• Native ginger Curcuma australasica
    An attractive leafy annual that grows from a tuber. Its hot pink flowers can be seen at Ubirr and Nourlangie in the wet season. It is also related to the turmeric plant, a native of Asia.
  • Pityrodia Pityrodia jamesii
    A shrub that grows on rocky areas in pockets of sandy soil. Pink-white flowers appear in September to December. The shrub's sticky, fragrant leaves are the main food of Leichhardt's grasshopper.
  • Sandstone pandanus Pandanus basedowii An-more
    Grows only in the sandstone areas of Kakadu and Arnhem Land.

Tidal flats and coast

Kakadu is made up of almost 500 square kilometres of coastal and estuarine areas, mostly lined with mangrove forests. The estuaries and tidal flats are home to an array of plants and animals adapted to living in the oxygen-deficient saline mud. They form important nurseries for many fish including barramundi.


Further inland, these areas are dominated by mangrove swamps and samphire flats, with pockets of monsoon rainforest forming in areas such as Manngarre, where freshwater springs occur.

The shape of the estuaries and tidal flats vary between the wet and dry seasons. During the dry season tidal action deposits silt along the river beds and banks. During the wet season the river beds are eroded by the floodwaters and large quantities of fresh and saline water flow out across the tidal flats, where silt is deposited. Large silt loads are also carried out to sea, with some of the silt being deposited as a nutrient-rich layer on the sea floor, contributing to the muddy waters that characterise Kakadu's coastline.

The dominant habitats are mangrove swamps and samphire flats. Where freshwater springs occur along the coasts and river banks, isolated pockets of coastal monsoon rainforests form, as at Manngarre.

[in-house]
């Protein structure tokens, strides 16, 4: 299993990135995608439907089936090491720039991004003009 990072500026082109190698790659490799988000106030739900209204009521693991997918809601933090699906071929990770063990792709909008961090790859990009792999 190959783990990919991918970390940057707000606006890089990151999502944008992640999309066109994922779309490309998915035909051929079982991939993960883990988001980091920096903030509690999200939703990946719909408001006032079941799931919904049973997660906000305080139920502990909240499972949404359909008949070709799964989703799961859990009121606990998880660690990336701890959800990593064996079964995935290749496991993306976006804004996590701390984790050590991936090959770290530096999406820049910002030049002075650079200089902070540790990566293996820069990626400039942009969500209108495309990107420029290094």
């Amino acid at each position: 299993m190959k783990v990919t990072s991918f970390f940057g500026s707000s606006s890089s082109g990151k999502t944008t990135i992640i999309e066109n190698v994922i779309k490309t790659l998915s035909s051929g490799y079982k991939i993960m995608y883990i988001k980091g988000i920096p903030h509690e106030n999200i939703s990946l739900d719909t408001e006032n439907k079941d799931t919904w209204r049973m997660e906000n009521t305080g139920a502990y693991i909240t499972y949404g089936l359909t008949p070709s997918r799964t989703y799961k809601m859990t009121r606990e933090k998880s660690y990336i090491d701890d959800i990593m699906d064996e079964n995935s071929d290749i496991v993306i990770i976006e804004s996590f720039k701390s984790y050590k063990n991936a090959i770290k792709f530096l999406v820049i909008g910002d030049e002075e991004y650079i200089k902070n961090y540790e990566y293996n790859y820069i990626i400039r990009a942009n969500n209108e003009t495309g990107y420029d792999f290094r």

Estuaries and tidal flats can be seen at West Alligator Head and in the lower sections of the South and East Alligator Rivers.

Wildlife of the tidal flats

Many birds live in the estuarine and tidal areas of the park including the chestnut rail, the collared (or mangrove) kingfisher, the broad-billed flycatcher, the black butcherbird, the mangrove gerygone (or warbler), and the red-headed honeyeater. During the wet season egrets, ibis’, herons and cormorants nest in large colonies in the mangrove tree tops.

Mangroves are also used by the black and little red flying foxes which congregate in colonies or camps. Mangrove monitors and estuarine crocodiles often wait below the camps to eat fallen flying foxes.

On the sandy beaches of West Alligator Head and Field Island, flat-back turtles haul themselves out of the water to lay their eggs in darkness. Other animals that are often found in the coastal area are the white-bellied mangrove snake, Darwin and Hardwick's sea snakes, and the dugong (or sea cow), which feeds on seagrass beds.

The shady coastal monsoon pockets offer plenty of vegetation that orange-footed scrubfowl can rake up into large mounds. The birds lay their eggs in the mounds, using the heat from the rotting vegetation to incubate the eggs. The mounds are used by succeeding generations—some mounds in the park are well over 100 years old.

Also living on the forest floor are the colourful rainbow pittas, which can sometimes be heard scratching through the leaf litter for insects. They are also often seen on the walking track to Maguk.

Fruit from the fig trees that grow in the forest provides food for the rarely seen rose-crowned fruit dove. The figbird, oriole and migratory Torres Strait pigeon also eat these figs.

Plants of the tidal flats